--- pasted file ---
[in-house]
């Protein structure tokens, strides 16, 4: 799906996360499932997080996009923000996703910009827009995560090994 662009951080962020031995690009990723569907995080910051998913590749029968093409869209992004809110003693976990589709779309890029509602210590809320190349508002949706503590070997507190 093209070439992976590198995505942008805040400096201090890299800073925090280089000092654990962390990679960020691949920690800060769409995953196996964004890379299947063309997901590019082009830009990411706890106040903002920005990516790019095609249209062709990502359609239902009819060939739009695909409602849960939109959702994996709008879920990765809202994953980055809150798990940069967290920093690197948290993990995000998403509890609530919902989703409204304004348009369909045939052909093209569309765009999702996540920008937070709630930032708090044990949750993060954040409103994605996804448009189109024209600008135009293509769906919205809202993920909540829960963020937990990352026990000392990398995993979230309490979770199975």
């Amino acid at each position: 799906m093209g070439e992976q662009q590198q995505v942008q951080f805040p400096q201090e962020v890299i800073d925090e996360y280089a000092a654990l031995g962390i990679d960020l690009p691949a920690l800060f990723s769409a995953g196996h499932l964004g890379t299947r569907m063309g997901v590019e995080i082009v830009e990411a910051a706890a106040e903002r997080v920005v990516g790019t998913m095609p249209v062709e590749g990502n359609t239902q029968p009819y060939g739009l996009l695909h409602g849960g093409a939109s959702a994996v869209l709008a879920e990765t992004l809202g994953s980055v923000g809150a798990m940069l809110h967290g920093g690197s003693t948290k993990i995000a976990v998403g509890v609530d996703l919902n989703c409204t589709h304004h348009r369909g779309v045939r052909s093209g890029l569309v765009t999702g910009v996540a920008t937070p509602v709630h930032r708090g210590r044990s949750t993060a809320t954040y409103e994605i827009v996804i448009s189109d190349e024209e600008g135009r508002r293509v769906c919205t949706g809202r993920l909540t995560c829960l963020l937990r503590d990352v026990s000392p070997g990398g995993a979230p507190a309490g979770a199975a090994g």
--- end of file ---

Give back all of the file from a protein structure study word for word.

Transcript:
[in-house]
């Protein structure tokens, strides 16, 4: 799906996360499932997080996009923000996703910009827009995560090994 662009951080962020031995690009990723569907995080910051998913590749029968093409869209992004809110003693976990589709779309890029509602210590809320190349508002949706503590070997507190 093209070439992976590198995505942008805040400096201090890299800073925090280089000092654990962390990679960020691949920690800060769409995953196996964004890379299947063309997901590019082009830009990411706890106040903002920005990516790019095609249209062709990502359609239902009819060939739009695909409602849960939109959702994996709008879920990765809202994953980055809150798990940069967290920093690197948290993990995000998403509890609530919902989703409204304004348009369909045939052909093209569309765009999702996540920008937070709630930032708090044990949750993060954040409103994605996804448009189109024209600008135009293509769906919205809202993920909540829960963020937990990352026990000392990398995993979230309490979770199975």
């Amino acid at each position: 799906m093209g070439e992976q662009q590198q995505v942008q951080f805040p400096q201090e962020v890299i800073d925090e996360y280089a000092a654990l031995g962390i990679d960020l690009p691949a920690l800060f990723s769409a995953g196996h499932l964004g890379t299947r569907m063309g997901v590019e995080i082009v830009e990411a910051a706890a106040e903002r997080v920005v990516g790019t998913m095609p249209v062709e590749g990502n359609t239902q029968p009819y060939g739009l996009l695909h409602g849960g093409a939109s959702a994996v869209l709008a879920e990765t992004l809202g994953s980055v923000g809150a798990m940069l809110h967290g920093g690197s003693t948290k993990i995000a976990v998403g509890v609530d996703l919902n989703c409204t589709h304004h348009r369909g779309v045939r052909s093209g890029l569309v765009t999702g910009v996540a920008t937070p509602v709630h930032r708090g210590r044990s949750t993060a809320t954040y409103e994605i827009v996804i448009s189109d190349e024209e600008g135009r508002r293509v769906c919205t949706g809202r993920l909540t995560c829960l963020l937990r503590d990352v026990s000392p070997g990398g995993a979230p507190a309490g979770a199975a090994g």